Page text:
Reviews and comment from the Demon Crew - creative writers at De Montfort University, Leicester.

Saturday, 6 March 2010

Childhood hero, adult inspiration

When I was a child, my Dad sat my brother and me down and said: "You've got to watch this film, it'll change your life."

The film was Kes, and it changed my perception of the world. I knew then that the world wasn't just slow-motion romantic strolls and Transformers.

I have a strange built-in shyness around hero figures of mine. When Ken Loach entered the room, I wanted to drag him away and ask him millions of questions I knew nobody would want to ask him but me. Everybody has a different perception of the films Loach makes - that's why they are so brilliant.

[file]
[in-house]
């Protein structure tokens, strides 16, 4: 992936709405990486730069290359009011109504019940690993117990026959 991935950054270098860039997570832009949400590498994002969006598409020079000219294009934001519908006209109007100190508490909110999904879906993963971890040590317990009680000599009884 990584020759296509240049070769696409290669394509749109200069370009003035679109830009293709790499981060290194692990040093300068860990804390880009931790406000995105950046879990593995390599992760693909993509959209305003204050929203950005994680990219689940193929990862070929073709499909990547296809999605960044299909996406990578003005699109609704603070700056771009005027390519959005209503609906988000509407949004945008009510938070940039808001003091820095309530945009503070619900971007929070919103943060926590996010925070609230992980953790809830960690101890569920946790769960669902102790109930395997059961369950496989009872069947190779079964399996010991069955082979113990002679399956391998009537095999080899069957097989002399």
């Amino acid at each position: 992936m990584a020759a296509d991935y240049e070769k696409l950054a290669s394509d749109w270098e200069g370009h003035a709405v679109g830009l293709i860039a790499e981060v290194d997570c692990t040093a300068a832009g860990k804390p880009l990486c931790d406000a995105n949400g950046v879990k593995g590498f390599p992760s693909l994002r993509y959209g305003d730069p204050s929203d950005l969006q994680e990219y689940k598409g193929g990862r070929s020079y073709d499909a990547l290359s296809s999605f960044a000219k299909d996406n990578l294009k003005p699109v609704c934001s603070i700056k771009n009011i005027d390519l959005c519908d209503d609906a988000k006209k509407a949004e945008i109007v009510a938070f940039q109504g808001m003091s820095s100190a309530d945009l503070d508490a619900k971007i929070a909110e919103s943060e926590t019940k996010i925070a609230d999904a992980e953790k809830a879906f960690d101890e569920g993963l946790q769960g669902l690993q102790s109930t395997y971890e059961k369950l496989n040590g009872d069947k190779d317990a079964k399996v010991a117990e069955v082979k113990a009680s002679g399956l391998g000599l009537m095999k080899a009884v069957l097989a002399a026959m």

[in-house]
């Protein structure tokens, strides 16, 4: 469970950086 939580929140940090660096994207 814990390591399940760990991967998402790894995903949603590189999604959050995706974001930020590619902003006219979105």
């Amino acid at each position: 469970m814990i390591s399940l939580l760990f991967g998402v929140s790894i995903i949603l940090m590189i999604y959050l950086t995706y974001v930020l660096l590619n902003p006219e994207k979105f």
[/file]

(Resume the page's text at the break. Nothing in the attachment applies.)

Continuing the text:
Loach talked about his early years in television - a time that makes me insanely jealous. Can you imagine the BBC making those films now? The men in the suits would have heart attacks.

Politics are important to Loach, and play an important part in all his work. Some say his work is downbeat and miserable, but others - like me - believe that his work is full of hope and truth. You never feel cheated.

At 74 years of age, Ken Loach looks fit and strong and he talks with passion and gusto. I could have listened to him all night. If I become successful in my chosen medium, I may be able to battle that hero-worshipping shyness and do just that.

Daley James Francis

image sourced through wikimedia commons

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